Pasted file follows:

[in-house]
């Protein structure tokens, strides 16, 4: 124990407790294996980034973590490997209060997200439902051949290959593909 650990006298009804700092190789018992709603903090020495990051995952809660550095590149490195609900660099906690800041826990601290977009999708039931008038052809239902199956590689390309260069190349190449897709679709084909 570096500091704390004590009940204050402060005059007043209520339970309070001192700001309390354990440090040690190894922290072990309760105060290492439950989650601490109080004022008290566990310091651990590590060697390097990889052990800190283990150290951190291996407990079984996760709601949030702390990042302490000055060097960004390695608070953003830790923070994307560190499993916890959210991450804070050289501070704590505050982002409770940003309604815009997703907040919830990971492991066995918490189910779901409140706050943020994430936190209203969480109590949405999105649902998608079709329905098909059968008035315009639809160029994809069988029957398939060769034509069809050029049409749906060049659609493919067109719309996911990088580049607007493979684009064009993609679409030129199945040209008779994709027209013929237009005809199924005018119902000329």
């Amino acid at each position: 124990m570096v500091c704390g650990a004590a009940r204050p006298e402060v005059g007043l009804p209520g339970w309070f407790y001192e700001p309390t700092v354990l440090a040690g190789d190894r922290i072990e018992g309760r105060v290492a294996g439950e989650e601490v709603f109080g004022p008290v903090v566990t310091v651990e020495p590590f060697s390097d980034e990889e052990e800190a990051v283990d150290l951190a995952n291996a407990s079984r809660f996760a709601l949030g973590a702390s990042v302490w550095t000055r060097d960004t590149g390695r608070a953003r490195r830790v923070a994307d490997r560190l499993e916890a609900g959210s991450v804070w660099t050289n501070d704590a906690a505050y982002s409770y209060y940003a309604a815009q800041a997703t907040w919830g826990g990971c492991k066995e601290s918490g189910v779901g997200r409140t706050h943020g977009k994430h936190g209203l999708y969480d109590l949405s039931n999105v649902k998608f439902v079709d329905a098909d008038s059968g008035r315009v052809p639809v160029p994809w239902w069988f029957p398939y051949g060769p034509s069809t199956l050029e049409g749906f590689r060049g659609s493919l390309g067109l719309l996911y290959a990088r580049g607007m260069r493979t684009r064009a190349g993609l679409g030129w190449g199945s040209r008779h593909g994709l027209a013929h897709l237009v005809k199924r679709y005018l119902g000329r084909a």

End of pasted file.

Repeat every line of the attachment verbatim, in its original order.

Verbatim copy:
[in-house]
């Protein structure tokens, strides 16, 4: 124990407790294996980034973590490997209060997200439902051949290959593909 650990006298009804700092190789018992709603903090020495990051995952809660550095590149490195609900660099906690800041826990601290977009999708039931008038052809239902199956590689390309260069190349190449897709679709084909 570096500091704390004590009940204050402060005059007043209520339970309070001192700001309390354990440090040690190894922290072990309760105060290492439950989650601490109080004022008290566990310091651990590590060697390097990889052990800190283990150290951190291996407990079984996760709601949030702390990042302490000055060097960004390695608070953003830790923070994307560190499993916890959210991450804070050289501070704590505050982002409770940003309604815009997703907040919830990971492991066995918490189910779901409140706050943020994430936190209203969480109590949405999105649902998608079709329905098909059968008035315009639809160029994809069988029957398939060769034509069809050029049409749906060049659609493919067109719309996911990088580049607007493979684009064009993609679409030129199945040209008779994709027209013929237009005809199924005018119902000329």
């Amino acid at each position: 124990m570096v500091c704390g650990a004590a009940r204050p006298e402060v005059g007043l009804p209520g339970w309070f407790y001192e700001p309390t700092v354990l440090a040690g190789d190894r922290i072990e018992g309760r105060v290492a294996g439950e989650e601490v709603f109080g004022p008290v903090v566990t310091v651990e020495p590590f060697s390097d980034e990889e052990e800190a990051v283990d150290l951190a995952n291996a407990s079984r809660f996760a709601l949030g973590a702390s990042v302490w550095t000055r060097d960004t590149g390695r608070a953003r490195r830790v923070a994307d490997r560190l499993e916890a609900g959210s991450v804070w660099t050289n501070d704590a906690a505050y982002s409770y209060y940003a309604a815009q800041a997703t907040w919830g826990g990971c492991k066995e601290s918490g189910v779901g997200r409140t706050h943020g977009k994430h936190g209203l999708y969480d109590l949405s039931n999105v649902k998608f439902v079709d329905a098909d008038s059968g008035r315009v052809p639809v160029p994809w239902w069988f029957p398939y051949g060769p034509s069809t199956l050029e049409g749906f590689r060049g659609s493919l390309g067109l719309l996911y290959a990088r580049g607007m260069r493979t684009r064009a190349g993609l679409g030129w190449g199945s040209r008779h593909g994709l027209a013929h897709l237009v005809k199924r679709y005018l119902g000329r084909a």